Landscape-level differences in fire regime between block and patch-mosaic burning strategies in Mkuzi Game Reserve, South Africa
AbstractPatch-mosaic burning (PMB) is commonly advocated to create a mosaic of fire regimes that is believed to be more beneficial for maintaining biodiversity than the relatively homogeneous environment produced by block burning. This premise was examined for the 23 651 ha Mkuzi Game Reserve, in which all fires have been mapped for a period of block burning (1966–1984) and for a period of PMB (1985–1999), using a geographic information system. Patch-mosaic burning met with the expectation of creating a more heterogeneous fire regime as evidenced by a four-fold increase in average fire frequency, a greater area of reserve burnt per annum, an increase in the perimeter-to-area ratio of individual burns, and a greater proportion of fires occurring throughout the dry season as opposed to being concentrated toward the end of the dry season. In contradiction of expectation, size of individual burns did not differ between strategies, both periods were characterised by intense fires, and natural barriers to fire did not increase in importance under PMB. There was a reduced importance of arson fires and a markedly increased proportion of prescribed burns under PMB. Patch-mosaic burning has met in part its objective of creating a more heterogeneous fire regime.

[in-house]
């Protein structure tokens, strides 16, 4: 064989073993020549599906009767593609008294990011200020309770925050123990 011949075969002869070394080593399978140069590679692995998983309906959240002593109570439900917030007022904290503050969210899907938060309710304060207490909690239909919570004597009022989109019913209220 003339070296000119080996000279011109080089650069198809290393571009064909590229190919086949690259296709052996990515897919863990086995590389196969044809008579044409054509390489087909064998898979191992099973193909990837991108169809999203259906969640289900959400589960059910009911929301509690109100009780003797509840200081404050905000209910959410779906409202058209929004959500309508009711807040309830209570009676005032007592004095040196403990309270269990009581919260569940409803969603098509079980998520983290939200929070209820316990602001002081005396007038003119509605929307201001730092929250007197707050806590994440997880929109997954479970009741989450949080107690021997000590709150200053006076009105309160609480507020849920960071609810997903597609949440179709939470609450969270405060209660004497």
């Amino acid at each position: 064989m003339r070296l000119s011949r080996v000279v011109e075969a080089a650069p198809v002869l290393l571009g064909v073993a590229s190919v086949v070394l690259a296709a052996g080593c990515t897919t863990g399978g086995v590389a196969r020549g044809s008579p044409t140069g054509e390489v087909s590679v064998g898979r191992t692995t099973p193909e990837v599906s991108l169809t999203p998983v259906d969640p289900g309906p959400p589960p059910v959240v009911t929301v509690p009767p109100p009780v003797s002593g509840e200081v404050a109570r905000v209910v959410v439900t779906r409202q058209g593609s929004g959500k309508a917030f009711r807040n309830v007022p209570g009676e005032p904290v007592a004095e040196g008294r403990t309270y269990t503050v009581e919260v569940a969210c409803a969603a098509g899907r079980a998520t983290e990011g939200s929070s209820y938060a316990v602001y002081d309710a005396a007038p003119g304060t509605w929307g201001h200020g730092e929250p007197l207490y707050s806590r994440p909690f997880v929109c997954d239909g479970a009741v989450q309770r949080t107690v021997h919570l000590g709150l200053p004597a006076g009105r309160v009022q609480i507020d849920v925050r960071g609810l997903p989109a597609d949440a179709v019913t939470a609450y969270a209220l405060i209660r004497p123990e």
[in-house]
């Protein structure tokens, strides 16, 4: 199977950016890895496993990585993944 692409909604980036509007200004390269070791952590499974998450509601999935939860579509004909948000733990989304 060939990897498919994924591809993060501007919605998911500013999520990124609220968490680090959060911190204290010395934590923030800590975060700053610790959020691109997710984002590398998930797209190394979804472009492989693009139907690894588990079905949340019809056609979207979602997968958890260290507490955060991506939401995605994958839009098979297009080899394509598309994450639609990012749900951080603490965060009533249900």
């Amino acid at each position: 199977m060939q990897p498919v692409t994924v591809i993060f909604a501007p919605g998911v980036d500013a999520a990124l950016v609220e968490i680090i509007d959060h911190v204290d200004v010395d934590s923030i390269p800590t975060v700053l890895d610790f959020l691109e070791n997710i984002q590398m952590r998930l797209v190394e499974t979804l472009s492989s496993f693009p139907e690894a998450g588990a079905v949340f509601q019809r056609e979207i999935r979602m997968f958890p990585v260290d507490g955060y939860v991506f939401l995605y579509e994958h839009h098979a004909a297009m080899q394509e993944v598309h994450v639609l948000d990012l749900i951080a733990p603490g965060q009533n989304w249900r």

Keywords: conservation areas, fire ecology, geographic information system, landscape ecology
African Journal of Range & Forage Science 2010, 27(3): 143–150
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